Except from my unpublished debut novel Birthweek of a Hikikomori. Finished the manuscript in July 2019. Currently looking for interested publishers.
Home     Writing    Birthweek of a Hikikomori

Jeff balances his iPhone between his thumb and index finger. He smacks down on the baby blue casing and the tail rotates up into his palm. He repeats the act, over and over in front of the stove until the rising steam fogs his glasses. Jeff clinches the warm plastic handle. The water hisses as it falls past the hot metal, onto the teabags, one green one black. He holds the mug stiff and watches the water’s circular surface shift at shallow angles, back and forth, as he crosses the living room and enters his bedroom.

“The simple pleasures,” he mutters, then realizes he has not spoken since Madison left his room.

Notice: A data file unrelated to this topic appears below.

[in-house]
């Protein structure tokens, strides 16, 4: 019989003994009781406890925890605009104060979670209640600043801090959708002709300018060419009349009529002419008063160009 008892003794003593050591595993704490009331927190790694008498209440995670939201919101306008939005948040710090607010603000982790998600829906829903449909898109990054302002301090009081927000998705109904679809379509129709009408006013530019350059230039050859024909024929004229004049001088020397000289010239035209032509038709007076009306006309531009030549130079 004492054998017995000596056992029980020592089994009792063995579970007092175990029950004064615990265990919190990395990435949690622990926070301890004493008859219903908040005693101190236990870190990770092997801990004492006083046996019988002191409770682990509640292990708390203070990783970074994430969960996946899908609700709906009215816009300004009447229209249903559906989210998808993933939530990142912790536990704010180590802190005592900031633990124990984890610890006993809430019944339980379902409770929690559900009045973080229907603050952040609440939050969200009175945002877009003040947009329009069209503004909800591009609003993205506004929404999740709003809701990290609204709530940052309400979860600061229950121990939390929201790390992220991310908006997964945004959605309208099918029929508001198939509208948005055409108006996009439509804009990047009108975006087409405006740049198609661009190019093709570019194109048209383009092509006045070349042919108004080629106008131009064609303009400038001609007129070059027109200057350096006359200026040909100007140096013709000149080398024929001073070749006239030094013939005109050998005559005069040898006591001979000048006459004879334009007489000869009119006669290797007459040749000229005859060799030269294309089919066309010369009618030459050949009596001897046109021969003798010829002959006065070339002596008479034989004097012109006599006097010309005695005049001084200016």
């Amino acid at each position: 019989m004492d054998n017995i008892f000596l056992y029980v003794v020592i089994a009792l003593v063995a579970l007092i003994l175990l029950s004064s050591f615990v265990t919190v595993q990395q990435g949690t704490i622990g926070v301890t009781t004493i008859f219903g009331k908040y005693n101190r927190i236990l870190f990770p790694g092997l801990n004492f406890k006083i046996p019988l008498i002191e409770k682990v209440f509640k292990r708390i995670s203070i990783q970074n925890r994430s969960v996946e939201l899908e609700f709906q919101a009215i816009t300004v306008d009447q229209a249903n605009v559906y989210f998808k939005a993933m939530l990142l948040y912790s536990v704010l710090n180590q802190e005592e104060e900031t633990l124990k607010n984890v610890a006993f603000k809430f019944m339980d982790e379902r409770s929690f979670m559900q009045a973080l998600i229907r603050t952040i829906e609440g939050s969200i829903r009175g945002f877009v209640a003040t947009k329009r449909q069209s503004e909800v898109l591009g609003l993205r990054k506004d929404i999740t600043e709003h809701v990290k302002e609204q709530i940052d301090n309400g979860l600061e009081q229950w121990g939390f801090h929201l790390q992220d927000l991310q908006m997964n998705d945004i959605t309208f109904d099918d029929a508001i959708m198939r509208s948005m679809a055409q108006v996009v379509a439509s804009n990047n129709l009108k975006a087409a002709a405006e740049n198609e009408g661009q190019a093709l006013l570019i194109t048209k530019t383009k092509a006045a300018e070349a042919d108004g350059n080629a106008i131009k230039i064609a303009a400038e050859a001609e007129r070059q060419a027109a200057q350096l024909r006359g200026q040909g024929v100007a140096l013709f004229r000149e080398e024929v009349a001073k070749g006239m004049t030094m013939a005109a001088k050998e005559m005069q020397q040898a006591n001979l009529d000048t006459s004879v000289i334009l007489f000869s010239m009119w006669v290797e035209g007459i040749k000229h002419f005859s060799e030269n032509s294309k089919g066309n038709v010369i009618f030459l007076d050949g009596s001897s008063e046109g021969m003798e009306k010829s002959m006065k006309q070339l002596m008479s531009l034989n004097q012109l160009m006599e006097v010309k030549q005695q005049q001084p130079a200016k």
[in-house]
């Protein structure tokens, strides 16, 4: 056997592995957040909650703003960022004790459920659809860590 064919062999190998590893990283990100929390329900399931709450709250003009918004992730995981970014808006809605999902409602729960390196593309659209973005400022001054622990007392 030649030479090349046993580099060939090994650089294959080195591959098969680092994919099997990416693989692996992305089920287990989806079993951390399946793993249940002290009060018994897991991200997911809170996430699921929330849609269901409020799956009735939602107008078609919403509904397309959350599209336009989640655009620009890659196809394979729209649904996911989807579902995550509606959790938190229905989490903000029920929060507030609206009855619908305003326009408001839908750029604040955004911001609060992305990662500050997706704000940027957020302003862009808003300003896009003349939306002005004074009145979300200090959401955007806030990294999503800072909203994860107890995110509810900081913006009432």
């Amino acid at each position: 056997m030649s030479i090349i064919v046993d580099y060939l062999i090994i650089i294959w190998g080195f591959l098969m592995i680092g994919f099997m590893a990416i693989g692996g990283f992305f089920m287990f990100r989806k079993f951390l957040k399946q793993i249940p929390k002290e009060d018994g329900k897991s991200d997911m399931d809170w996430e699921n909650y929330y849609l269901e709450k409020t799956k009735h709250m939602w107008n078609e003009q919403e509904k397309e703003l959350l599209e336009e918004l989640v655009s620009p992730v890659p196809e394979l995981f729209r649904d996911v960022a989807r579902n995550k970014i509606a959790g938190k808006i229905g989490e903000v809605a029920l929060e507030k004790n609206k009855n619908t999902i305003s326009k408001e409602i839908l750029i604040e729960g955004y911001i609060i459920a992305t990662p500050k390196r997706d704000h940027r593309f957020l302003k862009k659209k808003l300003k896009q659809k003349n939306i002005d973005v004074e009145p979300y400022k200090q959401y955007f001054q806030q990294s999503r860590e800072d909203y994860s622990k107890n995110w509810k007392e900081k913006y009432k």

The room feels more-or-less the same. The uneven paint, the deep-sea-blue lining on the windows, the mattress flat on the hardwood floor with no frame, his computer desk, and his old roommate’s solid pinewood desk that he and Madison carried into the room so they could study together. His relationship to it feels more-or-less the same, despite his knowledge that Madison’s perception of it is not. Just hours ago, the room sat in a universe of seven and a half billion persons tagged with a low probability (< 0.001 %) of unexpectedly walking through the door and one person tagged with a significant probability (> 10 %). Now, the room sits in a universe containing seven and a half billion persons all tagged with low probabilities. A shift within one’s perception toward his room typically follows such a realization. Yet, the room feels more-or-less the same. The bed sheet’s checkerboard pattern with alternating stamps of floral bouquets and countryside homes filling the open squares, the matte blue headphones on his desk which he purchased as per the recommendation of a ‘top-ten best-value over-ear Bluetooth headphones’ article, the dual CD player–alarm clock system at the foot of his bed. It all feels more-or-less the same. The familiarity of it all is heightened as Jeff squints towards the southern wall.